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Just a few days ago, I penned a column speculating on whether smartphone giant Apple (NASDAQ: AAPL) would tap microprocessor specialist Intel (NASDAQ: INTC) for the manufacture of iPhone-bound applications processors at some point in the future.
According to a report from Nikkei, citing comments from Gartneranalyst Samuel Wang, Intel has "begun to engage with Apple" for such foundry work. The analyst also believes that Intel "is likely to gain orders from Apple" by either 2018 or 2019.
The foundry jackpot
Until now, most of the contract chip manufacturing deals that Intel has made public have been ones with seemingly limited volume and revenue potential to Intel. However, winning a significant portion of Apple's A-series chip business would bring meaningful revenue to the company. It would also allow Intel to control an even greater portion of the industrywide unit volumes on cutting-edge chip manufacturing technology.
If we assume that Apple pays around $22 per A-series processor (this is the estimate put out there by IHS Technology), then at around 200 million units shipped per year, the revenue opportunity for the manufacture of these processors works out to roughly $4.4 billion per year.
If Intel can get this deal done (something that, frankly, I'd have to see to believe), grabbing a piece of that pie would be a positive for the company and its stockholders.
A potential positive for Apple
Readers may remember a recent report from DIGITIMES claiming that Apple is trying to squeeze its suppliers for iPhone 7 component orders. That same report said that Apple wasn't going to try to squeeze Taiwan Semiconductor Manufacturing Company (NYSE: TSM) "simply because it is difficult for Apple to find alternative sources to replace TSMC."
If Intel can become a credible second source to TSMC for A-series contract chip manufacturing, then Apple may be able to get better pricing on these chips.
That better pricing could allow Apple to either expand its gross profit margins per device (even a few dollars saved across hundreds of millions of units adds up to a non-trivial amount of incremental gross profit) or it could allow Apple the freedom to pack even more features and functionality into its chips at roughly the same manufacturing cost.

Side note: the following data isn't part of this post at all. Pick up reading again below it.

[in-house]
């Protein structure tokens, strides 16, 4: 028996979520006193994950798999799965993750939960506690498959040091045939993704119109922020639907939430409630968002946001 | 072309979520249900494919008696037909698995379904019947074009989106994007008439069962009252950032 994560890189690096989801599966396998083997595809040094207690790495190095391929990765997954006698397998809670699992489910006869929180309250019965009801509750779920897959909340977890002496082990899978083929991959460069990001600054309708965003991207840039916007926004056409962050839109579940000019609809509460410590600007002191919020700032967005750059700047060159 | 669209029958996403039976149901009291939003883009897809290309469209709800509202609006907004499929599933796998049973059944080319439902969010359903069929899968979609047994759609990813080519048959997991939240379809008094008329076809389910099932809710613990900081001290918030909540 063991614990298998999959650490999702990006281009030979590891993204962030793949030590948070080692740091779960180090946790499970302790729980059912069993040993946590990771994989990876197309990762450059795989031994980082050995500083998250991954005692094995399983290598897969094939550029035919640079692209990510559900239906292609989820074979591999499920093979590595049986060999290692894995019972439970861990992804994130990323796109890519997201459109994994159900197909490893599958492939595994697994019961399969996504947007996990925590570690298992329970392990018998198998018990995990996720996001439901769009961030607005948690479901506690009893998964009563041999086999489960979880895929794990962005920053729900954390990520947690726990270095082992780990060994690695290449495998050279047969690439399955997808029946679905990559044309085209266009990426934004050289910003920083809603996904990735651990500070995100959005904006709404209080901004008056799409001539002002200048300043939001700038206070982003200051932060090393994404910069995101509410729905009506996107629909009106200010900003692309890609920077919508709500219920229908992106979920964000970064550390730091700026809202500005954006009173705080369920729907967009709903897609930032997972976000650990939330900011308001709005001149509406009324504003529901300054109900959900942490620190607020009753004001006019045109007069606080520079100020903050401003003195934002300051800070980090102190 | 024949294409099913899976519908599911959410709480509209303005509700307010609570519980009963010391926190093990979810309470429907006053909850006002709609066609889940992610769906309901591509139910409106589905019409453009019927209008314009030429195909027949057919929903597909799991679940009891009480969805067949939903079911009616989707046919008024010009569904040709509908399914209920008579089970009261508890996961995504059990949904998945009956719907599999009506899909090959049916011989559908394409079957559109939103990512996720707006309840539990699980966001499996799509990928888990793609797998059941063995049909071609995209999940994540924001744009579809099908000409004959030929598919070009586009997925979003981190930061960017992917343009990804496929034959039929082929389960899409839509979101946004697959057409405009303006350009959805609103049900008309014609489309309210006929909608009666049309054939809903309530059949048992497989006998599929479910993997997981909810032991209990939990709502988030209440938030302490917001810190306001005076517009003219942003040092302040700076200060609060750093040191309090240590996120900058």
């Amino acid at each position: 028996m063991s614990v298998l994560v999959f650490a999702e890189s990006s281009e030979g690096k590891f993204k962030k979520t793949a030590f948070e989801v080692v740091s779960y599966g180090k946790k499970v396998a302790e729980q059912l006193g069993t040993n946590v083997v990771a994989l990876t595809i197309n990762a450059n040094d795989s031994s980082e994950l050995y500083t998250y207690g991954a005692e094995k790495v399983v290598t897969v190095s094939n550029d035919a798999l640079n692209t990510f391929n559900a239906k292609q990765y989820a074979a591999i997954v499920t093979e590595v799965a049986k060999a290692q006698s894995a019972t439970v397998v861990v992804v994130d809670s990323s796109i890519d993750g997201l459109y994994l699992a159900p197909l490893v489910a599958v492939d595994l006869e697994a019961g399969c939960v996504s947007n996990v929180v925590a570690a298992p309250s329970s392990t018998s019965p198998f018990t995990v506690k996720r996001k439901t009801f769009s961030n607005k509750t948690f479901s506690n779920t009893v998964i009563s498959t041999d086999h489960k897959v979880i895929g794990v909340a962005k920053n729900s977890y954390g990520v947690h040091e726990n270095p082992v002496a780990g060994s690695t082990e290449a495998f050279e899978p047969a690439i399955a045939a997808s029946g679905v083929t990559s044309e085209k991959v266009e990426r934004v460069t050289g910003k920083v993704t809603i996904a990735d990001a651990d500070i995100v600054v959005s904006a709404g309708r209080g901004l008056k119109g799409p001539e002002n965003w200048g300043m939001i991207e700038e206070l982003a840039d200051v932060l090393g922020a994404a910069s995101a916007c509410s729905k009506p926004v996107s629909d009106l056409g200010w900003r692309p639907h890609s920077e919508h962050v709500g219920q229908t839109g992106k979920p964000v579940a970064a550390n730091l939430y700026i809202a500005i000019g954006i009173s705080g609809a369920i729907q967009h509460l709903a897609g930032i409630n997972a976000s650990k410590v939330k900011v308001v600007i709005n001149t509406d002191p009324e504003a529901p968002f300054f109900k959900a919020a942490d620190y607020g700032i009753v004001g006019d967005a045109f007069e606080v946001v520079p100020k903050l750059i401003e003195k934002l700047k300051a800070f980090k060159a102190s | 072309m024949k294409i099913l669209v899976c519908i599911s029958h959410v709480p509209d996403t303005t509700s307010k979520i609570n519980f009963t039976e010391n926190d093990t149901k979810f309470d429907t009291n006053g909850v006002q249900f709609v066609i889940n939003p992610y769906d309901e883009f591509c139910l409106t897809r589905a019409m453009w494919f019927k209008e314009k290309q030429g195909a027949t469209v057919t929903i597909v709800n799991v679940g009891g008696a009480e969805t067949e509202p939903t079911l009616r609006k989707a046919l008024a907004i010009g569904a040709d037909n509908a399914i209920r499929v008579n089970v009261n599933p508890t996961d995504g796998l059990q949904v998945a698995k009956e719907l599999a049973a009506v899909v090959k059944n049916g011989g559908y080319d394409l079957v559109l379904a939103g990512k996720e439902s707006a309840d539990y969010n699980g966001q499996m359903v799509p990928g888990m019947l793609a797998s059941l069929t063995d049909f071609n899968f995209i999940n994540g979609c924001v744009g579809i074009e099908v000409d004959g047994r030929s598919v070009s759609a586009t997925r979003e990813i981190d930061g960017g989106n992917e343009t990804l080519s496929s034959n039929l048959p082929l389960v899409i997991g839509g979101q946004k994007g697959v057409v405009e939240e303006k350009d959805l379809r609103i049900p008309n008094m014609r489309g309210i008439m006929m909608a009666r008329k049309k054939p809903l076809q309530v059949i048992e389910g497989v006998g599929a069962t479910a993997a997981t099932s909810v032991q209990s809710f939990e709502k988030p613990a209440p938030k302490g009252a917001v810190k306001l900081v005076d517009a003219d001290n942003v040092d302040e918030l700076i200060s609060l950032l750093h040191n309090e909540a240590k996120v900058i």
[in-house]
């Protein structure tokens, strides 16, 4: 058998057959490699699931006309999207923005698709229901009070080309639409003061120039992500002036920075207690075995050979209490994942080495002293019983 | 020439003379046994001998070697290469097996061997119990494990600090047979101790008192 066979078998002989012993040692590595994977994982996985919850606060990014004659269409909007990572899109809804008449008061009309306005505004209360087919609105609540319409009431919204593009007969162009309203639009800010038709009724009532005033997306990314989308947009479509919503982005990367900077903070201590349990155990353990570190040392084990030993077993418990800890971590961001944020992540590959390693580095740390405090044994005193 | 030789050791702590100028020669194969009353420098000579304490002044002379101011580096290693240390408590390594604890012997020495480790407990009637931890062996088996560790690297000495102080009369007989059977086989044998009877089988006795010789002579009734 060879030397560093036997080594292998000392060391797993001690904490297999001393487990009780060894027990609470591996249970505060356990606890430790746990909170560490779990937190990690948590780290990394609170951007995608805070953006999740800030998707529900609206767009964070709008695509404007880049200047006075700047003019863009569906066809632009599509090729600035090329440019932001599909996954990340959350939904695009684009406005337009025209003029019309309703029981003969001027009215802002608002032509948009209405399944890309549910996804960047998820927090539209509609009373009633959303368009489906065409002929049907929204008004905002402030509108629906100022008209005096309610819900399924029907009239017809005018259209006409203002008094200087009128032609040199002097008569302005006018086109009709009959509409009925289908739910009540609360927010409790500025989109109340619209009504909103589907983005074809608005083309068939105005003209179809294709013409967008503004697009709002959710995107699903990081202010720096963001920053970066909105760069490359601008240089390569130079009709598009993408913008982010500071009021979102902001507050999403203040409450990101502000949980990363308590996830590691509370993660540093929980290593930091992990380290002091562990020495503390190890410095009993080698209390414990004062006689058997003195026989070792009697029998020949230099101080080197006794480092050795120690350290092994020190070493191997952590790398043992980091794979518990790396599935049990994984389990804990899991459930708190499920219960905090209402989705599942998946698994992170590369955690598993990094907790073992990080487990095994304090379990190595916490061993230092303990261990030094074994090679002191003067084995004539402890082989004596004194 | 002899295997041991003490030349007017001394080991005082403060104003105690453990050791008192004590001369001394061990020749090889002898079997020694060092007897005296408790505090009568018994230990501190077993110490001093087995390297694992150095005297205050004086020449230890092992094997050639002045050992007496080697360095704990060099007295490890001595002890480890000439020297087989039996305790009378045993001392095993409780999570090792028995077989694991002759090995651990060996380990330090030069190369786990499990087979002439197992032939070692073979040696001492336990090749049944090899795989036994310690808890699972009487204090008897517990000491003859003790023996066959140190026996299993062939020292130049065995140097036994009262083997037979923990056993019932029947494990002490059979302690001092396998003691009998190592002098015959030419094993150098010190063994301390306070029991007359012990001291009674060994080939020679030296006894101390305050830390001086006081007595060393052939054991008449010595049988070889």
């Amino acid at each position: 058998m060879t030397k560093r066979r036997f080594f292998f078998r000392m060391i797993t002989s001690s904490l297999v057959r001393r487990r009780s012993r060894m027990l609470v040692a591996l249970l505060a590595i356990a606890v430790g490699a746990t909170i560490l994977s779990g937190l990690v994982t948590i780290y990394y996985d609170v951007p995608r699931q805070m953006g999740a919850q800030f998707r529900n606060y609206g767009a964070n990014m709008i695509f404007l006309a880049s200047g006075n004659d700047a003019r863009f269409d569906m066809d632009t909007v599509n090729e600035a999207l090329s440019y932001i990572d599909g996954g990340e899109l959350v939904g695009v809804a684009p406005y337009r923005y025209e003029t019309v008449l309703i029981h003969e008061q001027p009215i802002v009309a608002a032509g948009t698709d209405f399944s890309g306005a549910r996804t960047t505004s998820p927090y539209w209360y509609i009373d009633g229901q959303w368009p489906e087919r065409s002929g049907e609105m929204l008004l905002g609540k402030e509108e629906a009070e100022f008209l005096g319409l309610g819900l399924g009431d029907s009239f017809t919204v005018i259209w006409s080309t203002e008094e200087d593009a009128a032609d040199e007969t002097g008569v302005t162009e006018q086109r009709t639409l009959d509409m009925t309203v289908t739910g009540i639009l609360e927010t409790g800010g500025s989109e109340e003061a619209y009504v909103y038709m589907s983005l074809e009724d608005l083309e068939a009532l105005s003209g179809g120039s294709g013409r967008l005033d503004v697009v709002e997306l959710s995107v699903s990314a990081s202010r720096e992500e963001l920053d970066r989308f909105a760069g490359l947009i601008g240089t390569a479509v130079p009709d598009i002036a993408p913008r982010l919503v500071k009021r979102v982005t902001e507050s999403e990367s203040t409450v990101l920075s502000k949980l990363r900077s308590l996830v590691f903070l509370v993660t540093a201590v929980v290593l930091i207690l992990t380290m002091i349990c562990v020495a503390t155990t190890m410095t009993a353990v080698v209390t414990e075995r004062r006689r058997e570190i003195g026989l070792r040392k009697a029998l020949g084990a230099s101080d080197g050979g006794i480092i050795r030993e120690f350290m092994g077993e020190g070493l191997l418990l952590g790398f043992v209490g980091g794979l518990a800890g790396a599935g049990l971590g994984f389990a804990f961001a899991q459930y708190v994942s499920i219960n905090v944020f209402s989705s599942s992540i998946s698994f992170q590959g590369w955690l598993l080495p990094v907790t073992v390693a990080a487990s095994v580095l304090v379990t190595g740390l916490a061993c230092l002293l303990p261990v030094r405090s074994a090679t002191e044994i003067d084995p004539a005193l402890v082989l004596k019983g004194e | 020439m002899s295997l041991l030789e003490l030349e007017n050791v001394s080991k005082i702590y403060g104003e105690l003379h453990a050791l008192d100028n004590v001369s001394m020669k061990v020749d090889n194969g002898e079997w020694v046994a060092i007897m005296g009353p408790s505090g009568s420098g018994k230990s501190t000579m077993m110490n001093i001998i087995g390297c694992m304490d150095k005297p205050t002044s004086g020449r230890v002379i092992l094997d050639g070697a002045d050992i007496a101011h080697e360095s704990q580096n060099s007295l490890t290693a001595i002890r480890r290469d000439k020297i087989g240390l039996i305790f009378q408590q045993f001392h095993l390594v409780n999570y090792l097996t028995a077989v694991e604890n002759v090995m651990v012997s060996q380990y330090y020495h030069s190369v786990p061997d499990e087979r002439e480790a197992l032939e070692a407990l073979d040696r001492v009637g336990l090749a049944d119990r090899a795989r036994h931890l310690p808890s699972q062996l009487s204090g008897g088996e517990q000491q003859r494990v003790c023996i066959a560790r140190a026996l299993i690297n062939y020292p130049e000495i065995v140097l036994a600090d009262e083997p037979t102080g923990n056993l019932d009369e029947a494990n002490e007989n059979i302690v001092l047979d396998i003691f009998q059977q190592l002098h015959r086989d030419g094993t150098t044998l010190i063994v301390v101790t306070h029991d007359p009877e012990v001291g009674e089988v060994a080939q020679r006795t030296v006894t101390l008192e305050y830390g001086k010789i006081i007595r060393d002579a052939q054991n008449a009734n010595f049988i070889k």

A potential negative for TSMC
If Intel does, in fact, wind up winning some A-series processor orders from Apple, this would be a negative for TSMC. I wouldn't expect Intel to become the primary source for A-series chips in the event that Apple actually uses Intel, but going from 100% allocation to TSMC (as is widely expected for the upcoming A10 and the follow-on A11 chips) to, say, 60%-70% allocation would hurt year-over-year revenue comparisons.
Additionally, with Intel in the mix, TSMC might have to price more aggressively, which would drive down average selling prices and, potentially, gross profit margins on the chips that Apple does buy from TSMC.
That being said, I would be very careful about predicting gloom and doom for TSMC. The company's execution over the last several years has been nothing short of excellent, and I expect that the chip manufacturer will continue to very aggressively push technology development in a bid to try to keep all of Apple's orders (as well as orders from other top mobile customers) flowing through its factories.
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Ashraf Eassa owns shares of Intel. The Motley Fool owns shares of and recommends Apple and Gartner. The Motley Fool has the following options: long January 2018 $90 calls on Apple and short January 2018 $95 calls on Apple. The Motley Fool recommends Intel. Try any of our Foolish newsletter services free for 30 days. We Fools may not all hold the same opinions, but we all believe that considering a diverse range of insights makes us better investors. The Motley Fool has a disclosure policy.